Social Software for KM

Ross Mayfield writes about the need to rethink knowledge management, pointing to discussions by Dave Pollard and Jay Fienberg.

One of the points made by Dave is about the use of social software for KM and its benefits:

  • The entire issue of centralized content collection and management goes away. Everyone does their own.

  • The intranet becomes a people-to-people connector instead of a content repository, a ‘link harvester’, scanning all traffic across it and dynamically identifying connections to people and their knowledge. New tools would be needed to allow such functionality. These would be Social Software tools, not KM tools.

  • The intranet architecture begins to look more like that of a telephone switch than that of a DBMS. It gets very skinny. There are no central databases.

  • Each individual’s subscribable, personally-indexed weblog becomes a surrogate or proxy for the individual when s/he’s not available personally.

  • Organizational boundaries become irrelevant. It doesn’t matter whether the person you are sharing with is a work colleague, a supplier, customer, friend or advisor, an individual or a team, inside or outside the company. You share what you know with those you trust, period. Security would hence be provided at the individual level, not managed by the enterprise. The same way employees know what hard-copy documents can be shared with whom, they set up subscription access to their blog categories correspondingly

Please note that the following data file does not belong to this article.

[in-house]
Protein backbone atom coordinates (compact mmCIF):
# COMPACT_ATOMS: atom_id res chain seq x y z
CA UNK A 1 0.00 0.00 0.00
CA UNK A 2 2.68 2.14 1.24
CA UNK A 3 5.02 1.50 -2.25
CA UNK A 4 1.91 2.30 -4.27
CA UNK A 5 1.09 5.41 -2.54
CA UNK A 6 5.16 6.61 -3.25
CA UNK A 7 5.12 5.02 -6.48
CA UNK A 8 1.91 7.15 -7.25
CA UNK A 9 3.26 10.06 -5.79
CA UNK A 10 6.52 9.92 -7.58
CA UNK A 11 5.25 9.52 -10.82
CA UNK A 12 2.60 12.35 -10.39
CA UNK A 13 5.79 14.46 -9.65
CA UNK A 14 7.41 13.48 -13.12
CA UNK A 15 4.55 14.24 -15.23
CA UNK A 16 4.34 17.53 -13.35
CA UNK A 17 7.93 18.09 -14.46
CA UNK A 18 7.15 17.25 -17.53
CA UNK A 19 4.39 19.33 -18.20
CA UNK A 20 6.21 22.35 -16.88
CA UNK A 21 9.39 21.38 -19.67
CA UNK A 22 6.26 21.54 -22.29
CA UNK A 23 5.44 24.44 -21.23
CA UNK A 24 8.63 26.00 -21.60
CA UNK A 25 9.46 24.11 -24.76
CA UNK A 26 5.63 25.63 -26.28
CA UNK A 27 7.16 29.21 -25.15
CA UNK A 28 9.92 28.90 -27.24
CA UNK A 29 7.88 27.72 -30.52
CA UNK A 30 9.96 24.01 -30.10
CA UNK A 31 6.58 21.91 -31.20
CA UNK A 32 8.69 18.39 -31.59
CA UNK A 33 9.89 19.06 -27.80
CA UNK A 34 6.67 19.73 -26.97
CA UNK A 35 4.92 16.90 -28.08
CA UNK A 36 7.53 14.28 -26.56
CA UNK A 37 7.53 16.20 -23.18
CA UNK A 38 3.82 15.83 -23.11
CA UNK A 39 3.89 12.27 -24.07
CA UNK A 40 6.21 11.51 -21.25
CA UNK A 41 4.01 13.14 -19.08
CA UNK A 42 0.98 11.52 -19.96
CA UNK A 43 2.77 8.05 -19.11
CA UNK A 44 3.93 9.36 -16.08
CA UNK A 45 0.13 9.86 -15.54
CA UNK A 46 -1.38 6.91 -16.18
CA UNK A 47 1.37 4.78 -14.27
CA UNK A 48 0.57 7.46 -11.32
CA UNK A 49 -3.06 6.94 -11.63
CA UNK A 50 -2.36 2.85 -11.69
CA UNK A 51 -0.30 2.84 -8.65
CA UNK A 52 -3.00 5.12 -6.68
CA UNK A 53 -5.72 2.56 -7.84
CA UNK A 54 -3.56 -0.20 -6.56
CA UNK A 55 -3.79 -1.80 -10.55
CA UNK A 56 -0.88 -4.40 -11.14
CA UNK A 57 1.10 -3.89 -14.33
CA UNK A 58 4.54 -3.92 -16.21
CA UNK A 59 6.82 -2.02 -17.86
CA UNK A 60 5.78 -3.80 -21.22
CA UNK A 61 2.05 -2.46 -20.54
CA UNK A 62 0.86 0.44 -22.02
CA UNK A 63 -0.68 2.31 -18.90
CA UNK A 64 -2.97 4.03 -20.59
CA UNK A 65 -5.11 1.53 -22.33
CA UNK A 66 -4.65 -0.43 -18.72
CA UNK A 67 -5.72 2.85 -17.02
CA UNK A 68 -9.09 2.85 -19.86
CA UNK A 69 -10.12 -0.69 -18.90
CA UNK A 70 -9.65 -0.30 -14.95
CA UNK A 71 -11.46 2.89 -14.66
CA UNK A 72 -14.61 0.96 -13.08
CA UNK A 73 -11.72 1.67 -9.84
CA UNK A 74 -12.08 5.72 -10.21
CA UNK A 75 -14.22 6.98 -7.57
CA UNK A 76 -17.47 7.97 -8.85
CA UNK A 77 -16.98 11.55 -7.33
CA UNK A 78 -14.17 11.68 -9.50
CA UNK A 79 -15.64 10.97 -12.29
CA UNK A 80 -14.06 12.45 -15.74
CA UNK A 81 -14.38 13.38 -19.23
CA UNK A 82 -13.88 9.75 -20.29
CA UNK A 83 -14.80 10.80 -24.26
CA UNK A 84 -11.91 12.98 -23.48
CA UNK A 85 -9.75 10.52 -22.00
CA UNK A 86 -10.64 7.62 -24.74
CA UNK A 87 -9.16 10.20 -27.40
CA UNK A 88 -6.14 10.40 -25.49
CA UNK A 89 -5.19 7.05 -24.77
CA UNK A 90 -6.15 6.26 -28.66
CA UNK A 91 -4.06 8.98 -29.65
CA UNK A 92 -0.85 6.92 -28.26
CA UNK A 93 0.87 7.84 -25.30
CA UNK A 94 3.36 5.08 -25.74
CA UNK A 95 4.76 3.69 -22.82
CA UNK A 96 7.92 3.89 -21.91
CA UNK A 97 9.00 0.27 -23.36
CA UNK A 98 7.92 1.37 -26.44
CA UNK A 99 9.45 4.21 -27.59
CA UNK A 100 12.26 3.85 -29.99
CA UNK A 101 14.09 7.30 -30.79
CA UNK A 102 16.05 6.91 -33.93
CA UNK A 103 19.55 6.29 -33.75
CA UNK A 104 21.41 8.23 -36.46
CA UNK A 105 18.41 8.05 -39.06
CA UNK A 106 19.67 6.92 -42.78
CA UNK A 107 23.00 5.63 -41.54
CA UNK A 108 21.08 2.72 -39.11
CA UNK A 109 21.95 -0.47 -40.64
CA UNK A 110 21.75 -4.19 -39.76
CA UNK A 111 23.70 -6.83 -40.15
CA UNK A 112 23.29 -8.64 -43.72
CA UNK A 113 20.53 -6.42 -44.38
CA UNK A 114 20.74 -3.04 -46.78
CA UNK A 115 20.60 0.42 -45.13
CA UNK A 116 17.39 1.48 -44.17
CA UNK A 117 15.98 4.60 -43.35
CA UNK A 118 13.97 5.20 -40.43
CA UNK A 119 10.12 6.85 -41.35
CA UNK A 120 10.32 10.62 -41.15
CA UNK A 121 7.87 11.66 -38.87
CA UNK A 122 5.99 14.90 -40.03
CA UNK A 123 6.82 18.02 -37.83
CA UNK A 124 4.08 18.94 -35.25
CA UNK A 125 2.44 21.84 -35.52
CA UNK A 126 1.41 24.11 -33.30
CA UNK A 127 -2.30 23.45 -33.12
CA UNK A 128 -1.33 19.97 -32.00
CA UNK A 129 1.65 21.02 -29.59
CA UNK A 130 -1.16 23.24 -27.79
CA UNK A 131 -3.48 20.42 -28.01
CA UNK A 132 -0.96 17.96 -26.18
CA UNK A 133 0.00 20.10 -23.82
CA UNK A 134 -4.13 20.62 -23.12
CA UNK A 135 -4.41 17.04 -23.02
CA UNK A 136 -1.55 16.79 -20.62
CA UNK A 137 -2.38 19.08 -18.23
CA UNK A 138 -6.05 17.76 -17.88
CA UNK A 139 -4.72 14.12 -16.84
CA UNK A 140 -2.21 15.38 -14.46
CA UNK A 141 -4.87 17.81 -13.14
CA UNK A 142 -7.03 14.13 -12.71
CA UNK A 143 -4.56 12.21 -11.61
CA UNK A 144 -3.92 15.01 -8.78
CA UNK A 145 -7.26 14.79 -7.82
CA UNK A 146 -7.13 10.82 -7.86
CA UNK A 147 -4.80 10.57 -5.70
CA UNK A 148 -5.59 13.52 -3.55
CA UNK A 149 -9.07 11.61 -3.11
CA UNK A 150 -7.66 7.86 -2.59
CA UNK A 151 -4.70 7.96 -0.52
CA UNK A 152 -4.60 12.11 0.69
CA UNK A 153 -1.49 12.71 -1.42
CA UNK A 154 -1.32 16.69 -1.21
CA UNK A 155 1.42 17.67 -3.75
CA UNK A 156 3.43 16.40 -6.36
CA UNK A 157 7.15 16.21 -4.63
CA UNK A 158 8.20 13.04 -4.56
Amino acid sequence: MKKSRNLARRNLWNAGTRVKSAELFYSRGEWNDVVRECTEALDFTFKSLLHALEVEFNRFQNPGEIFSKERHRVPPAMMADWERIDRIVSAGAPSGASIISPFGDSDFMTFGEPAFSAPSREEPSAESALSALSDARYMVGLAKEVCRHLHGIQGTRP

• Jay provides “a set of recommendations designed to suggest a system in which people in the company are encouraged to publish information to each other and collaborate with and through that information…I think these recommendations are worth posting here as they suggests a set of requirements that microcontent oriented systems (like the iCite net, wikis, blogs, etc.) might best match.”

    Summarises Ross: “We are seeing Enterprise Social Software being considered not as knowledge management, but as a better way of doing management. The knowing-doing gap is closing, but not as we expected. Facilitate doing in a social context and you gain learning and insights in social context.”

    The way I have been thinking about this is quite similar: how can we use the appropriate tools with methodologies first for personal productivity, and then for group productivity. Managing information is a key aspect of the first process, and sharing information is important for the second. This is the bottom-up process that enterprise knowledge management needs to focus on.

    Published by

    Rajesh Jain

    An Entrepreneur based in Mumbai, India.